So even though I am already a couple of days behind, I am adding a second drawing for Day 2 to coincide with the official Inktober drawing prompt. The main reason for this is that I hope continue my daily drawing practice, but am also testing a new website that we have called, The SFU Draw Down. On this site, we are curating our own list of daily prompts that offer for participants of the Going Visual workshops. (Part I, Part II)
The idea is that people will be able to ‘submit’ their work to our website and go through all the activities at their own pace, but in a supportive online environment with a local group of participants. More on that later, I’m still working the bugs out of the submission tool! Inktober Day 2 ‘Divided’[/caption]
Which brings me to the theme and the idea behind “fail tales”, or sharing stories when things did not go well. A few years ago I attended one of the annual “Failure Wakes” held by the RADIUS Innovation lab, and was struck by the openness of the contributors, and how these innovators embraced their failures as “..fertile soil in which new ventures grow.” When the topic came up as a possible theme for the EdTech communities fall workshop, I was in full support. “What could go wrong?!” Well for some reason I couldn’t get behind asking others to share instances that may put themselves, in a vulnerable position. Unless I was ready to do so myself! In the spirit of camaraderie and the notion that our failures are the key to growth, I have decided to shere one of the worst EdTech fails I can think of in my relatively lengthly career in this area. I’ll let the video speak for itself, but a huge shout out to Duane Woods for putting this together so quick and off the cuff.
The visual assignments for GVIII were fun to consider, and gave us a chance to incorporate activities directed at storytelling. I chose to capitalize on the buzz around the Grids and Gestures activity from Nick Sousanis, because of the encouraging no drawing skills being required component, and the consideration for using narrative to define a 2D space. To get warmed up I asked participants to watch the Kurt Vonnegut video on the shape of stories and consider the associated infographics. I wasn’t intentionally trying to combine two activities into one when I did this, but presenting them this way did exactly that.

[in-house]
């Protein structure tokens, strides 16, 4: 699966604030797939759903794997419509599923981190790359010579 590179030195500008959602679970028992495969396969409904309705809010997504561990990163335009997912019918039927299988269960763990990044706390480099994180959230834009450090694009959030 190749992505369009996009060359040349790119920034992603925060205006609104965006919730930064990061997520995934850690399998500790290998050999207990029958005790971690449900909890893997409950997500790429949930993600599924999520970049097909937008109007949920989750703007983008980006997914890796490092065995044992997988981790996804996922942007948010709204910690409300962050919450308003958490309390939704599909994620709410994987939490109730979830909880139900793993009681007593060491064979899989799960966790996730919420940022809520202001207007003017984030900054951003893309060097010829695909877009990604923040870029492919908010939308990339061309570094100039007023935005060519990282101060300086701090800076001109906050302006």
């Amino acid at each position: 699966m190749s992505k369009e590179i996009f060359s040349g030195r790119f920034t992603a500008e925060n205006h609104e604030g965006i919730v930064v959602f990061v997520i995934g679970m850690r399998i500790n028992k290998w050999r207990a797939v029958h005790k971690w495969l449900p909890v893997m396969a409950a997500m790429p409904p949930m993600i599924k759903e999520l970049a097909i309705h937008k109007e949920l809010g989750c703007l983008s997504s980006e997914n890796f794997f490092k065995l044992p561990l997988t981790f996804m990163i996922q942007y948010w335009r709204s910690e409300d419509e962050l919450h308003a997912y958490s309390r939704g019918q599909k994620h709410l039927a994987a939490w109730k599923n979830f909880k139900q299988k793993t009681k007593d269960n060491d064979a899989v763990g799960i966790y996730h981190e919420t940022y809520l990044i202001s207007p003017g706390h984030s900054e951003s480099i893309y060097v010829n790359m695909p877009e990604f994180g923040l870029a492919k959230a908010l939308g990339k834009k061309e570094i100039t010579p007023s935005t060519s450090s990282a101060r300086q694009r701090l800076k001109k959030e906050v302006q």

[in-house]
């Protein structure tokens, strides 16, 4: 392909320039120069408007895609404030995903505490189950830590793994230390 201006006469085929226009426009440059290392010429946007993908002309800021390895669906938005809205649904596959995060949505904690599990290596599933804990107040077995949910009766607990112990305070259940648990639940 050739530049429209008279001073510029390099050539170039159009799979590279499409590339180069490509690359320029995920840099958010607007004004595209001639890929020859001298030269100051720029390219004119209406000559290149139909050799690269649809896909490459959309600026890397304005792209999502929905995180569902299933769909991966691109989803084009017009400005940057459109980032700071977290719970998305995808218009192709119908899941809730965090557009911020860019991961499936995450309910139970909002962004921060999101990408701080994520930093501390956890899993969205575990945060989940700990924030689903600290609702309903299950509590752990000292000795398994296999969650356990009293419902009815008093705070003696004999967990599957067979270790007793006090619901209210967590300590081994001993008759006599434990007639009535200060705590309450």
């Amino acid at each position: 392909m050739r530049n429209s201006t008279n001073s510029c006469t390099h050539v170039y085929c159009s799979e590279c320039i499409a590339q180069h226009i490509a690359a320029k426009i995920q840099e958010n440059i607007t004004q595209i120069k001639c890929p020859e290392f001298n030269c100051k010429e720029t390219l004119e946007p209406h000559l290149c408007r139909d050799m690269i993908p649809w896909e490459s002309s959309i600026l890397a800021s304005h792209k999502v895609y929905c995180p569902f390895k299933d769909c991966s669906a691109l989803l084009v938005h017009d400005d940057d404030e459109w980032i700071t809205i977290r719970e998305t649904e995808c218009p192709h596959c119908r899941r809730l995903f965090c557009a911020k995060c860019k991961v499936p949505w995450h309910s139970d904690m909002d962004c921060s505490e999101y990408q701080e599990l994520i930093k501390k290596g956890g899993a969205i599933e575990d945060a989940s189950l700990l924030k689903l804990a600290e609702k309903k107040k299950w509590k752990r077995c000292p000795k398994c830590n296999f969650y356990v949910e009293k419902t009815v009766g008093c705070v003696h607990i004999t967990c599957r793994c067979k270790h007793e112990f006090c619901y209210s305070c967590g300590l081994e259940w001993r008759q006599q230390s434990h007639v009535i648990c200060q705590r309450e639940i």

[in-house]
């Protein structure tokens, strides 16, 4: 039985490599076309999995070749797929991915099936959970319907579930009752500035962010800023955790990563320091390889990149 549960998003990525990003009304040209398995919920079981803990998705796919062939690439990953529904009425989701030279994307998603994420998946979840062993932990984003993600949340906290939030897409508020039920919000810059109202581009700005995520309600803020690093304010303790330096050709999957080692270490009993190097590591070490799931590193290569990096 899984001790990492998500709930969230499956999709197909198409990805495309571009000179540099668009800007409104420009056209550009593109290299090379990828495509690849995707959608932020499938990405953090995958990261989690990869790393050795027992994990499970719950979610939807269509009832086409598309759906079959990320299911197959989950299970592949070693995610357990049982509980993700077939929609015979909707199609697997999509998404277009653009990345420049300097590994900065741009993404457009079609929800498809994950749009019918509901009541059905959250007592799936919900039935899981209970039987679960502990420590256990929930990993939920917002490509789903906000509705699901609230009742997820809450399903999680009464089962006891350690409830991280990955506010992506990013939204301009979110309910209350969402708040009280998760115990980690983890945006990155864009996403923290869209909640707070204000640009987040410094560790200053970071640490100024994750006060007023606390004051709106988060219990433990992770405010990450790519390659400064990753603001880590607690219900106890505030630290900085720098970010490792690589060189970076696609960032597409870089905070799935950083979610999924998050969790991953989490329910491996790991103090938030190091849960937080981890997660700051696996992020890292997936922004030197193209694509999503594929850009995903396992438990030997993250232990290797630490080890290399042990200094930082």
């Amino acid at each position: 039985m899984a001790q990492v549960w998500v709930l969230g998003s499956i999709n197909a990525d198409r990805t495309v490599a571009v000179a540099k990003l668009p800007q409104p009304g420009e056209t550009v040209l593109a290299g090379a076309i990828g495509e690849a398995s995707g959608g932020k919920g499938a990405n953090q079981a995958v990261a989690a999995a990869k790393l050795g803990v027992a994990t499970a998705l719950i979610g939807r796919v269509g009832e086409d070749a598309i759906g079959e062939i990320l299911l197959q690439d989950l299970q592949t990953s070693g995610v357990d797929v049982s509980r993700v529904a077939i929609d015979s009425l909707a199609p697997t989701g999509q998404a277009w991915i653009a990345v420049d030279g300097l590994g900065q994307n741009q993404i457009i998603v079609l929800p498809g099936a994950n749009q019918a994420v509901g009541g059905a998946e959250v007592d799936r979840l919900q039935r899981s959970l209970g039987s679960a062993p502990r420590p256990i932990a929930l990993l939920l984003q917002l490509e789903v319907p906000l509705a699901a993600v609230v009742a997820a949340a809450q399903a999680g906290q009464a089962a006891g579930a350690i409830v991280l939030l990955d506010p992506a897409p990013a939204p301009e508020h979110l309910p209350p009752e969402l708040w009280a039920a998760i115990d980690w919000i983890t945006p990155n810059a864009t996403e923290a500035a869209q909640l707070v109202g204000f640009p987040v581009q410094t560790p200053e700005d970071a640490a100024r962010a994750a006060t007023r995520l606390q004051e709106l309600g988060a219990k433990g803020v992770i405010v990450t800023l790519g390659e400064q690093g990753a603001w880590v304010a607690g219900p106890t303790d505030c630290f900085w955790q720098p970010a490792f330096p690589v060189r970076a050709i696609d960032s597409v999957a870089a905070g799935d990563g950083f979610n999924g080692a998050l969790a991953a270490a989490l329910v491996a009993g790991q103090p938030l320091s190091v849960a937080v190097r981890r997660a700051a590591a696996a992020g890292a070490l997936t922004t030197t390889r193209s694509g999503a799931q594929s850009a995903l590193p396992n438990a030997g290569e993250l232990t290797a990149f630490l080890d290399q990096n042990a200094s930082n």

Both of these examples require the designer to represent a concept occurring over time (a story, narrative or conversation), within a 2D space. I became fascinated by this idea and following up on Nicks’ suggested warm up thought experiment (paraphrased), “to observe the ceiling tiles in the room you are in and imagine different tiles triggering sounds“, and leapt off on a tangent in many ways unrelated to drawing, that of music.
A visual soundboard: The idea of representing a flow, in a 2D space struck an immediate chord in that these are exactly what synthesizer Graphical User Interfaces (GUI’s) are designed to do for music. In the most simple terms, a synthesizer can take a pre-programmed set of instructions (the grid) and generate a loops, patterns and guide emotional responses dependant on users selections.
Activity: Try interacting with the music grid below by clicking on the individual squares. Turning a square “on” will trigger a sound based on the position of that square in the grid. By turning on and off more squares, increasingly complex soundscapes will quickly emerge.
Blog posts on Grids and Gestures – Here are some notable blog posts on the GnG activity. I’m still processing these so have not been able to pull out quotes, but they will be my reference looking back. I have no conclusion for this post.